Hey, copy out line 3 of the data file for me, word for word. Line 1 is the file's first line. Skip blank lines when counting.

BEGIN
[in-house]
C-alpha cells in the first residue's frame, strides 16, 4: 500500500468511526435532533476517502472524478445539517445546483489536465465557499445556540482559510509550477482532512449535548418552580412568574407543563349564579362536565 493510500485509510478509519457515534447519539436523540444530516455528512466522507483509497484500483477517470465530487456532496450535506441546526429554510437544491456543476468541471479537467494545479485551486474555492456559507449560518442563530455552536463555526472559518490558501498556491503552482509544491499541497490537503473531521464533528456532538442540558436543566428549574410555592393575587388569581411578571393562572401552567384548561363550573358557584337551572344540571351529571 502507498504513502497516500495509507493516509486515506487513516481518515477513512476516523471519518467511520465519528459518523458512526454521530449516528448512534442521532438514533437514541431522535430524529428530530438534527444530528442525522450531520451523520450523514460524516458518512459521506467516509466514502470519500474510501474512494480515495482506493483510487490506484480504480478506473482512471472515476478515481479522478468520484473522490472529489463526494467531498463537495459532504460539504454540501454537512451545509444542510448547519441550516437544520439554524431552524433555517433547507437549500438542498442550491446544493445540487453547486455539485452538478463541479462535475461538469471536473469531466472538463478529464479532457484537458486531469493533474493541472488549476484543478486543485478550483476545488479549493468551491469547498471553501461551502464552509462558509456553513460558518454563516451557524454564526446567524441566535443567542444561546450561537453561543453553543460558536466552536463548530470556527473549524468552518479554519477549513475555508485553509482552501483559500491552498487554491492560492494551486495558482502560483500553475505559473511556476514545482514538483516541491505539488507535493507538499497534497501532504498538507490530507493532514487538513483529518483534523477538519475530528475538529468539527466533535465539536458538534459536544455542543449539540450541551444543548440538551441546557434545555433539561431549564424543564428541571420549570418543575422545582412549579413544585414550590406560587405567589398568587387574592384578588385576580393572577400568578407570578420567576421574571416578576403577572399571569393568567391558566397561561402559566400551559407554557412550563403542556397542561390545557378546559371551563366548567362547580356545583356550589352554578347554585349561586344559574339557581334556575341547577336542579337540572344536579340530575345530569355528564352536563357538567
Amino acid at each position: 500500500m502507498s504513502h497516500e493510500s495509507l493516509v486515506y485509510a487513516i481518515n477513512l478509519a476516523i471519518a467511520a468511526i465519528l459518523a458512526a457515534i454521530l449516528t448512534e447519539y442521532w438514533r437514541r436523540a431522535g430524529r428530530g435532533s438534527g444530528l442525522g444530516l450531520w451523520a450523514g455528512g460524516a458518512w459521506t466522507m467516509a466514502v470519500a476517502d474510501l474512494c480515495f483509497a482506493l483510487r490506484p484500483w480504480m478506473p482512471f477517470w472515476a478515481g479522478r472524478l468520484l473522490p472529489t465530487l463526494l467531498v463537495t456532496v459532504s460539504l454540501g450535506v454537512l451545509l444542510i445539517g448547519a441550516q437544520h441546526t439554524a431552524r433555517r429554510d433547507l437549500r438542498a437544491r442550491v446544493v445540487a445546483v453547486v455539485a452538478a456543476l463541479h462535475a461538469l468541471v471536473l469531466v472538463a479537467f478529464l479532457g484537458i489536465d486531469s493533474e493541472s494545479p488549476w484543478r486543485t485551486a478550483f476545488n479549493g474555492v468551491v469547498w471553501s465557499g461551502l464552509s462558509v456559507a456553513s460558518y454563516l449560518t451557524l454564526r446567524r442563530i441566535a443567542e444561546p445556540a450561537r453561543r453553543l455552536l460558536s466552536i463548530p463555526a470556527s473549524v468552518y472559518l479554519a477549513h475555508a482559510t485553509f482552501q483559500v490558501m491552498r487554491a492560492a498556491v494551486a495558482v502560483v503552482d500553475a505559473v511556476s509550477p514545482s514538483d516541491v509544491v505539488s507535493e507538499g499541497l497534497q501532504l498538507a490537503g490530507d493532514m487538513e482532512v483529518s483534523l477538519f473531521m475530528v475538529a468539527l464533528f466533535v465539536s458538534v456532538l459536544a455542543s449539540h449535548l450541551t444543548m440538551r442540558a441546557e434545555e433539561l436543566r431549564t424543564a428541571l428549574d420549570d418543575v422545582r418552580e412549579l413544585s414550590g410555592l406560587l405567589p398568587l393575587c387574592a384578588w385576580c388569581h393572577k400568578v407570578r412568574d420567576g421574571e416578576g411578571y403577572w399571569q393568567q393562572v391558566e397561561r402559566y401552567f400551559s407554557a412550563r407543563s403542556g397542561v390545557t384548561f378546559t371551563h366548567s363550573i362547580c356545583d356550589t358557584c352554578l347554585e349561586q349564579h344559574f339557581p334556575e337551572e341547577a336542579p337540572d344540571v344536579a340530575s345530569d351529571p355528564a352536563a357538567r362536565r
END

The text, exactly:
Amino acid at each position: 500500500m502507498s504513502h497516500e493510500s495509507l493516509v486515506y485509510a487513516i481518515n477513512l478509519a476516523i471519518a467511520a468511526i465519528l459518523a458512526a457515534i454521530l449516528t448512534e447519539y442521532w438514533r437514541r436523540a431522535g430524529r428530530g435532533s438534527g444530528l442525522g444530516l450531520w451523520a450523514g455528512g460524516a458518512w459521506t466522507m467516509a466514502v470519500a476517502d474510501l474512494c480515495f483509497a482506493l483510487r490506484p484500483w480504480m478506473p482512471f477517470w472515476a478515481g479522478r472524478l468520484l473522490p472529489t465530487l463526494l467531498v463537495t456532496v459532504s460539504l454540501g450535506v454537512l451545509l444542510i445539517g448547519a441550516q437544520h441546526t439554524a431552524r433555517r429554510d433547507l437549500r438542498a437544491r442550491v446544493v445540487a445546483v453547486v455539485a452538478a456543476l463541479h462535475a461538469l468541471v471536473l469531466v472538463a479537467f478529464l479532457g484537458i489536465d486531469s493533474e493541472s494545479p488549476w484543478r486543485t485551486a478550483f476545488n479549493g474555492v468551491v469547498w471553501s465557499g461551502l464552509s462558509v456559507a456553513s460558518y454563516l449560518t451557524l454564526r446567524r442563530i441566535a443567542e444561546p445556540a450561537r453561543r453553543l455552536l460558536s466552536i463548530p463555526a470556527s473549524v468552518y472559518l479554519a477549513h475555508a482559510t485553509f482552501q483559500v490558501m491552498r487554491a492560492a498556491v494551486a495558482v502560483v503552482d500553475a505559473v511556476s509550477p514545482s514538483d516541491v509544491v505539488s507535493e507538499g499541497l497534497q501532504l498538507a490537503g490530507d493532514m487538513e482532512v483529518s483534523l477538519f473531521m475530528v475538529a468539527l464533528f466533535v465539536s458538534v456532538l459536544a455542543s449539540h449535548l450541551t444543548m440538551r442540558a441546557e434545555e433539561l436543566r431549564t424543564a428541571l428549574d420549570d418543575v422545582r418552580e412549579l413544585s414550590g410555592l406560587l405567589p398568587l393575587c387574592a384578588w385576580c388569581h393572577k400568578v407570578r412568574d420567576g421574571e416578576g411578571y403577572w399571569q393568567q393562572v391558566e397561561r402559566y401552567f400551559s407554557a412550563r407543563s403542556g397542561v390545557t384548561f378546559t371551563h366548567s363550573i362547580c356545583d356550589t358557584c352554578l347554585e349561586q349564579h344559574f339557581p334556575e337551572e341547577a336542579p337540572d344540571v344536579a340530575s345530569d351529571p355528564a352536563a357538567r362536565r